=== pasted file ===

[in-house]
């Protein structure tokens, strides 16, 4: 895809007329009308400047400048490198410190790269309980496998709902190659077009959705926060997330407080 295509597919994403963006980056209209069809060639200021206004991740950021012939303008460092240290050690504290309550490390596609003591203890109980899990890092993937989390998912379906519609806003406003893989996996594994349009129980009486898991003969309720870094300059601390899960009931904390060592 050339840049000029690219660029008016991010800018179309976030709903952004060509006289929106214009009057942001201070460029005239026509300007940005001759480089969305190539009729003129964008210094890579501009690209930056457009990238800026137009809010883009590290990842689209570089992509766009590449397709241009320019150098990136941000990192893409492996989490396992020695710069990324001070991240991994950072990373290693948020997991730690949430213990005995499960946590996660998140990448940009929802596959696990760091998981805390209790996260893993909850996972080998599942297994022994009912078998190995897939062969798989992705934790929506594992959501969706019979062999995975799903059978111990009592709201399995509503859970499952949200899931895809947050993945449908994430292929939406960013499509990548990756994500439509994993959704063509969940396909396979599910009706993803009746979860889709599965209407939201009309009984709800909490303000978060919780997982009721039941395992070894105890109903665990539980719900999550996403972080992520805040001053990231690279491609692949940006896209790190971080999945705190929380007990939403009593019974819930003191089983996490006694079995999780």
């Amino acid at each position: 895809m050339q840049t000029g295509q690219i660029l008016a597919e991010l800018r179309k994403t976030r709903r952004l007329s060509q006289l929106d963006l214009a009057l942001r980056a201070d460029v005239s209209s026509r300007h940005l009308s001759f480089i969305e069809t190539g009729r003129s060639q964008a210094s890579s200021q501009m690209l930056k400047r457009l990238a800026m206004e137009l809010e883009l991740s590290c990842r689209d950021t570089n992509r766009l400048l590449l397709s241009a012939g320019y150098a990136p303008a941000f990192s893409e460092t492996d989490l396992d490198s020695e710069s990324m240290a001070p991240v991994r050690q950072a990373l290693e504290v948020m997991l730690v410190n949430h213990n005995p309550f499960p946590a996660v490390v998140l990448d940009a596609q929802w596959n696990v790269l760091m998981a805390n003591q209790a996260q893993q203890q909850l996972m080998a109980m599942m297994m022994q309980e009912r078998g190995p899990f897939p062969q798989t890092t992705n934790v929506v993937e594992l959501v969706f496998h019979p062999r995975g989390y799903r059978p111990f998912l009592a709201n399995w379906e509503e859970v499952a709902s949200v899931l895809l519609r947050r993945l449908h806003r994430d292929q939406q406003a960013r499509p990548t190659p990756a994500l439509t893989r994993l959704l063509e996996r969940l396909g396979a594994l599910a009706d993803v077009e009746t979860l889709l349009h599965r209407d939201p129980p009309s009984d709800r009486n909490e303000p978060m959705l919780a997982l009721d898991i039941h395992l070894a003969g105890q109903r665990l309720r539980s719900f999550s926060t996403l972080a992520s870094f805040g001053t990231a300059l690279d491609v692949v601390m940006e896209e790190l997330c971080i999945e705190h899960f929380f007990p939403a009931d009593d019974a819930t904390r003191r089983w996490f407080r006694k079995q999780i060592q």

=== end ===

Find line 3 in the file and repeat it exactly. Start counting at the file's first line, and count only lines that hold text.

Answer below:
């Amino acid at each position: 895809m050339q840049t000029g295509q690219i660029l008016a597919e991010l800018r179309k994403t976030r709903r952004l007329s060509q006289l929106d963006l214009a009057l942001r980056a201070d460029v005239s209209s026509r300007h940005l009308s001759f480089i969305e069809t190539g009729r003129s060639q964008a210094s890579s200021q501009m690209l930056k400047r457009l990238a800026m206004e137009l809010e883009l991740s590290c990842r689209d950021t570089n992509r766009l400048l590449l397709s241009a012939g320019y150098a990136p303008a941000f990192s893409e460092t492996d989490l396992d490198s020695e710069s990324m240290a001070p991240v991994r050690q950072a990373l290693e504290v948020m997991l730690v410190n949430h213990n005995p309550f499960p946590a996660v490390v998140l990448d940009a596609q929802w596959n696990v790269l760091m998981a805390n003591q209790a996260q893993q203890q909850l996972m080998a109980m599942m297994m022994q309980e009912r078998g190995p899990f897939p062969q798989t890092t992705n934790v929506v993937e594992l959501v969706f496998h019979p062999r995975g989390y799903r059978p111990f998912l009592a709201n399995w379906e509503e859970v499952a709902s949200v899931l895809l519609r947050r993945l449908h806003r994430d292929q939406q406003a960013r499509p990548t190659p990756a994500l439509t893989r994993l959704l063509e996996r969940l396909g396979a594994l599910a009706d993803v077009e009746t979860l889709l349009h599965r209407d939201p129980p009309s009984d709800r009486n909490e303000p978060m959705l919780a997982l009721d898991i039941h395992l070894a003969g105890q109903r665990l309720r539980s719900f999550s926060t996403l972080a992520s870094f805040g001053t990231a300059l690279d491609v692949v601390m940006e896209e790190l997330c971080i999945e705190h899960f929380f007990p939403a009931d009593d019974a819930t904390r003191r089983w996490f407080r006694k079995q999780i060592q």